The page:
HARD... RAW... DEEP... FUNK: 2013

Tuesday, February 19, 2013

Batty Davis - Betty Davis (1973)

Betty Davis' debut was an outstanding funk record, driven by her aggressive, no-nonsense songs and a set of howling performances from a crack band. Listeners wouldn't know it from the song's title, but for the opener, "If I'm in Luck I Might Get Picked Up," Davis certainly doesn't play the wallflower; she's a woman on the prowl, positively luring the men in and, best of all, explaining exactly how she does it: "I said I'm wigglin' my fanny, I'm raunchy dancing, I'm-a-doing it doing it/This is my night out." "Game Is My Middle Name" begins at a midtempo lope, but really breaks through on the chorus, with the Pointer Sisters and Sylvester backing up each of her assertions. As overwhelming as Davis' performances are, it's as much the backing group as Davis herself that makes her material so powerful (and believable). Reams of underground cred allowed her to recruit one of the tightest rhythm sections ever heard on record (bassist Larry Graham and drummer Greg Errico, both veterans of Sly & the Family Stone), plus fellow San Francisco luminaries like master keyboardist Merl Saunders and guitarists Neal Schon orDouglas Rodriguez (both associated with Santana at the time). Graham's popping bass and the raw, flamboyant, hooky guitar lines of Schon or Rodriguez make the perfect accompaniment to these songs;Graham's slinky bass is the instrumental equivalent of Davis' vocal gymnastics, and Rodriguez makes his guitar scream during "Your Man My Man." It's hard to tell whether the musicians are pushing so hard because of Davis' performances or if they're egging each other on, but it's an unnecessary question. Everything about Betty Davis' self-titled debut album speaks to Davis the lean-and-mean sexual predator, from songs to performance to backing, and so much the better for it. All of which should've been expected from the woman who was too wild for Miles Davis."


1. Betty Davis - If I'm In Luck I Might Get Picked Up (5:00)
2. Betty Davis - Walkin Up The Road (2:55)
3. Betty Davis - Anti Love Song (4:31)
4. Betty Davis - Your Man My Man (3:39)
5. Betty Davis - Ooh Yea (3:09)
6. Betty Davis - Steppin In Her I. Miller Shoes (3:14)
7. Betty Davis - Game Is My Middle Name (5:12)
8. Betty Davis - In The Meantime (2:43)

Betty Davis - If I'm In Luck I Might Get Picked Up

Wednesday, February 6, 2013

Baby Charles - Baby Charles (2008)

Baby Charles are a contemporary British deep funk outfit, and from the evidence of their self-titled debut, it seems impossible to assume it was recorded anywhere other than 1970s New Orleans. The hazy thickness of the record feels like a fever dream of blaxploitation funk, the kind of sound your reptilian memory bank automatically associates with Quentin Tarantino soundtracks. There is nothing academic about any of this, however. Where many live funk groups see their best efforts wilted by a certain "earnest conservatory student" vibe, Baby Charles effortlessly summon the sort of unholy, sweat-in-uncomfortable-places funkiness you probably thought hadn't survived past 1978.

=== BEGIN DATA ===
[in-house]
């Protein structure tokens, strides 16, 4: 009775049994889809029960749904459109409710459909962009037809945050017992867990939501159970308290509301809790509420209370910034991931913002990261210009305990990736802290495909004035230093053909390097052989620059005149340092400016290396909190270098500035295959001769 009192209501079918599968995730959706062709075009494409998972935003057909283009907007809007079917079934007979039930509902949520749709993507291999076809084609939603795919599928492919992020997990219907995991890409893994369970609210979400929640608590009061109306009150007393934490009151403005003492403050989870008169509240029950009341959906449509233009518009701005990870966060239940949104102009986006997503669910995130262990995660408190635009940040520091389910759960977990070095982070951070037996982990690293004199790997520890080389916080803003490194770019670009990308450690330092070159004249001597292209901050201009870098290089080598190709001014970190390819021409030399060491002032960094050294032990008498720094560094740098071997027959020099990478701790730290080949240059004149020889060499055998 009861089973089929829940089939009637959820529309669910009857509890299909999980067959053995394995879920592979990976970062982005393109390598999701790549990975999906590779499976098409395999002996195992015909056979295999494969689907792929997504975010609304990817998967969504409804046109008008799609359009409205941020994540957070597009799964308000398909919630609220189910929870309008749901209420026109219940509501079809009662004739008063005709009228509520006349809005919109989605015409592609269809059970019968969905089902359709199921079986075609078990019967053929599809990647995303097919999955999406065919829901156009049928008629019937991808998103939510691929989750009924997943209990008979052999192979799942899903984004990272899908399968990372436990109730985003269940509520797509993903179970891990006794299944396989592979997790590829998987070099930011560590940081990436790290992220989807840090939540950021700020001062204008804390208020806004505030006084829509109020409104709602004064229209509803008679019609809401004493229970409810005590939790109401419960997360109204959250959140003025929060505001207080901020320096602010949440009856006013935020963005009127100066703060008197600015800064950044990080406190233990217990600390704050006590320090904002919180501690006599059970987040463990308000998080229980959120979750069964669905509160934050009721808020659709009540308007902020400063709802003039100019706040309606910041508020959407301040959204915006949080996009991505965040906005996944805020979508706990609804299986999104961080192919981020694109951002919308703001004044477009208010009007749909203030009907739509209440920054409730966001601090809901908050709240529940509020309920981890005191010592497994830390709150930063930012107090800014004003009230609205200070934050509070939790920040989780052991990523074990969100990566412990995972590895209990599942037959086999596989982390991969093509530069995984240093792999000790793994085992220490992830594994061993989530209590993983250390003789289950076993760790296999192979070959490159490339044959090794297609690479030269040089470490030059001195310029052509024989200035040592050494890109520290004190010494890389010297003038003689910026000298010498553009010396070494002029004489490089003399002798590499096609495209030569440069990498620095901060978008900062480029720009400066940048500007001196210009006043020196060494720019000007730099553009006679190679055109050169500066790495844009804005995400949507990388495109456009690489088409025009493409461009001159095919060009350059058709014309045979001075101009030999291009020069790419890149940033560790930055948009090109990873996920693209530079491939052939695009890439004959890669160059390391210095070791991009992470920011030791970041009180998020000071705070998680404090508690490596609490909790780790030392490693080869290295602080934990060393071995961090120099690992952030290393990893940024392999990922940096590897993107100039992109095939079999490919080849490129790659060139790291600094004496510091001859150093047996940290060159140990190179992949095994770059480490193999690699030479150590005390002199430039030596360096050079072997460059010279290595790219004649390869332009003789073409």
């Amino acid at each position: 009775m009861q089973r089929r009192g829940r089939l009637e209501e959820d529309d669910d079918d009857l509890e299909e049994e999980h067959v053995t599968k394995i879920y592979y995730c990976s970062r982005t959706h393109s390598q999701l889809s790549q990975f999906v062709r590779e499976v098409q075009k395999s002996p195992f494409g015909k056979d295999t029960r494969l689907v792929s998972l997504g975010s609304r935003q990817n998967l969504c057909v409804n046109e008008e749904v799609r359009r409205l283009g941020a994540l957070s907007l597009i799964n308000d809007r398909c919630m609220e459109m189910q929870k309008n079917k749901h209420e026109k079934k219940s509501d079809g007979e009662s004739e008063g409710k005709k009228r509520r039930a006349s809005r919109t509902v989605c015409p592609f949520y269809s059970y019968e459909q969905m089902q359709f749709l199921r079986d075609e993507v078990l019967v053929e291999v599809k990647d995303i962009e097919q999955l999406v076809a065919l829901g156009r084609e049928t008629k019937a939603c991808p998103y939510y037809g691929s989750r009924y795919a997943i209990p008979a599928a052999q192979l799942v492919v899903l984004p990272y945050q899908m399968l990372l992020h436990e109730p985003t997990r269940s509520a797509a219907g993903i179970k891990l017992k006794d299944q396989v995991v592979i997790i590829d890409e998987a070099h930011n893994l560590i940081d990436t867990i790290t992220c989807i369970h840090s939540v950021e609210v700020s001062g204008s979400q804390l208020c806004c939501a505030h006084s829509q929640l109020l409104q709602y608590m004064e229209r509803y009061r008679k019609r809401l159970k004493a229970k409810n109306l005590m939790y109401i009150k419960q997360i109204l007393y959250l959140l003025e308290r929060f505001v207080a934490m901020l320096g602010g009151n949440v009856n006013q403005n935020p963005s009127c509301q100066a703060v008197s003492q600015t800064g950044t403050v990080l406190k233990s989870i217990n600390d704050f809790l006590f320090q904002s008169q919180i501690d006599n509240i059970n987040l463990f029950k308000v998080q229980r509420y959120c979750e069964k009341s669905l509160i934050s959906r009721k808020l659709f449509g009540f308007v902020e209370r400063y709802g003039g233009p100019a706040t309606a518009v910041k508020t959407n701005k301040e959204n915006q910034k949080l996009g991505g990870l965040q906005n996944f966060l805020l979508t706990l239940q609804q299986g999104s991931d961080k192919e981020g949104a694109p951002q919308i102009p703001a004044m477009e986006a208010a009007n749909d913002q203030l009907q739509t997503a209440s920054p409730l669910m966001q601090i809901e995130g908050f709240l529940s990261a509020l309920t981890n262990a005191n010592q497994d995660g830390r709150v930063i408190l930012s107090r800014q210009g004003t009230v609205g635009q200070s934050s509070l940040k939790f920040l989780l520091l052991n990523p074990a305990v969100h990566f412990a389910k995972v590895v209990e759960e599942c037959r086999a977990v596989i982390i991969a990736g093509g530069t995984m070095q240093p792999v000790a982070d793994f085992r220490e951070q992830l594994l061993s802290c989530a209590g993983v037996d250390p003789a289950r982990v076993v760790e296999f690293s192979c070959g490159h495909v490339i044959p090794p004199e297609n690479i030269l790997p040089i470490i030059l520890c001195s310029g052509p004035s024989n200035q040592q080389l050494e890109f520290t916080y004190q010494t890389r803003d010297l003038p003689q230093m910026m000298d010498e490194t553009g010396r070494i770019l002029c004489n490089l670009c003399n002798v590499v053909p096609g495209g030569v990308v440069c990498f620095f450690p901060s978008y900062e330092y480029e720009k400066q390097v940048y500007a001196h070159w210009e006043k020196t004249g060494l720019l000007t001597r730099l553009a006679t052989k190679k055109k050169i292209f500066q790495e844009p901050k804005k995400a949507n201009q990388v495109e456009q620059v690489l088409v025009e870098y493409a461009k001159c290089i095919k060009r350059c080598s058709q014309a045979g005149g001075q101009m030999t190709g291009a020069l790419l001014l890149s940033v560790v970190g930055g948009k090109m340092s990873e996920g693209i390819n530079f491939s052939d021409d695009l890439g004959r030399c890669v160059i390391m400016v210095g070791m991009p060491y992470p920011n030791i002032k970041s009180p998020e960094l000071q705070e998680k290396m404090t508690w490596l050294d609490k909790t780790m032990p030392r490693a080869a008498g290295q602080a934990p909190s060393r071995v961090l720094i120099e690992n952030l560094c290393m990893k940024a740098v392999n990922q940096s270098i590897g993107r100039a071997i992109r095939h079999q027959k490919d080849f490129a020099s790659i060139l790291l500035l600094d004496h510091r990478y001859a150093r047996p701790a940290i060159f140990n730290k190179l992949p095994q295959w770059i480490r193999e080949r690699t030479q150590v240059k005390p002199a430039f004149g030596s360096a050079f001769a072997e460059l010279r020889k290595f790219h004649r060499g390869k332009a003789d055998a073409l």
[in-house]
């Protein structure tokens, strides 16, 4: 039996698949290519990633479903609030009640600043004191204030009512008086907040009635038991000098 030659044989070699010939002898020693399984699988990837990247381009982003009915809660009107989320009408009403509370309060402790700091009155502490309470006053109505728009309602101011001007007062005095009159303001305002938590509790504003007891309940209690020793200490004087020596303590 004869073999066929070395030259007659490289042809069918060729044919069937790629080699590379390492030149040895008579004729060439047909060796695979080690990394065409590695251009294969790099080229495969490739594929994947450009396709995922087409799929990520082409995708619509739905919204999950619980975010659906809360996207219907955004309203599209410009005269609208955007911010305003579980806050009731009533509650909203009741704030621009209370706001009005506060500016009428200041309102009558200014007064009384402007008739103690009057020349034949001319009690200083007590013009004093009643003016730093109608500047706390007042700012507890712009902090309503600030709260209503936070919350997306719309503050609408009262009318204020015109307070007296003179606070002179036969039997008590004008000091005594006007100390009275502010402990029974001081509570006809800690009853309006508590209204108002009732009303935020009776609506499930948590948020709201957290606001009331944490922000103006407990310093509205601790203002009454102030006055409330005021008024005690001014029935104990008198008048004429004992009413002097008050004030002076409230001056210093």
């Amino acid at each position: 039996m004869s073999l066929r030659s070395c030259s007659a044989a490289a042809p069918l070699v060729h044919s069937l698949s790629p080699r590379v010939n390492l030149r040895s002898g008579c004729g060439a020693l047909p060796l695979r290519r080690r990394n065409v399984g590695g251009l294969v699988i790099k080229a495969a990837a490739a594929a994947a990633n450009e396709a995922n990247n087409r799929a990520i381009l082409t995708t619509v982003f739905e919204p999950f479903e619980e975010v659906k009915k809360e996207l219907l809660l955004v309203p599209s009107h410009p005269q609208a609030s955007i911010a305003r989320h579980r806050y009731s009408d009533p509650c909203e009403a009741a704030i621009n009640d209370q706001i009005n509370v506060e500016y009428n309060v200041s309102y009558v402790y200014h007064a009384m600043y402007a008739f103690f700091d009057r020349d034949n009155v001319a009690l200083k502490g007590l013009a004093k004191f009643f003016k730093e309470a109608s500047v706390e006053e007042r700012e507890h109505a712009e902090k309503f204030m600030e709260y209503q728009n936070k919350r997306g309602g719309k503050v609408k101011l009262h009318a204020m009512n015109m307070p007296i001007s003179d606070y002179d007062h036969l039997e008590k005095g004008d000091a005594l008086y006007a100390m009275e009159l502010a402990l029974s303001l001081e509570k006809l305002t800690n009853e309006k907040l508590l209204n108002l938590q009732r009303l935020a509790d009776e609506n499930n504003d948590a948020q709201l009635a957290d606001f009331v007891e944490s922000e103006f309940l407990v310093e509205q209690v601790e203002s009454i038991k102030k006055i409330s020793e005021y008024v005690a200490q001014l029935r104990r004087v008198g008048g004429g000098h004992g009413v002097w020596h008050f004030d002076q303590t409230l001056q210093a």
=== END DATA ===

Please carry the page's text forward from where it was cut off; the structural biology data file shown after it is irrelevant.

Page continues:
1. Baby Charles - Treading Water (4:11)
2. Baby Charles - Invisible (4:38)
3. Baby Charles - Comin' From A Higher Place (3:08)
4. Baby Charles - Life's Begun (4:51)
5. Baby Charles - No Controlling Me (3:52)
6. Baby Charles - Hard Man To Please (3:57)
7. Baby Charles - Step On (2:57)
8. Baby Charles - Indecision (3:39)
9. Baby Charles - I Bet You Look Good On The Dancefloor (4:28)
10. Baby Charles - Back Of My Hand (4:01)
11. Baby Charles - This Time (2:57)
12. Baby Charles - The Sphinx (3:48)

Baby Charles - Back Of My Hand

Monday, January 28, 2013

The Baby Huey Story: The Living Legend (1971)

"Baby Huey's only album, released after his untimely death, is titled The Living Legend with good reason. He was legendary in his appearance, a 400-pound man with a penchant for flamboyant clothing and crowned by a woolly Afro, a look that is best illustrated by one of several rare photos included in the Water Records edition that shows our man in a wide-lapeled polka-dot shirt with a lime-green jacket. Beyond his unusual appearance, though, he was graced with a stunning, fierce voice on par with Otis Redding and Howard Tate, wailing and howling one moment and oddly tender and sentimental the next. Nowhere on Living Legend is his range more apparent than the opening track, "Listen to Me," where listeners are introduced to both the enigma of Baby Huey and his diamond-tough psychedelic funk backing band, the Baby Sitters. The high-energy instrumental workout "Mama Get Yourself Together" is worthy of the J.B.'s and a hazy, spiraling ten-minute rendition of Sam Cooke's chestnut "A Change Is Going to Come" confirms that the Baby Sitters could hold their own with Blood, Sweat & Tears. Further lore that catapults The Living Legend from good to great: the production was helmed by Curtis Mayfield, reason enough to make it near essential, and is highlighted by three of his compositions, "Mighty Mighty," which Mayfield and the Impressions recorded a few years earlier; "Running," a classic Mayfieldcut that can only be heard here ripped to glorious bits by a band that is trying to let every member solo; and "Hard Times," which Mayfield himself would revisit on his 1975 album There's No Place Like America Today, although Baby Huey's razor-edged reading remains the definitive version -- no small caveat considering Mayfield not only wrote the tune, but could rightfully be considered one of the architects of soul to boot."



1. Baby Huey - Listen To Me (6:41)
2. Baby Huey - Mama Get Yourself Together (6:15)
3. Baby Huey - A Change Is Going To Come (9:31)
4. Baby Huey - Mighty Mighty (2:49)
5. Baby Huey - Hard Times (3:23)
6. Baby Huey - California Dreamin' (4:48)
7. Baby Huey - Running (3:39)
8. Baby Huey - One Dragon Two Dragon (4:03)

Baby Huey - Hard Times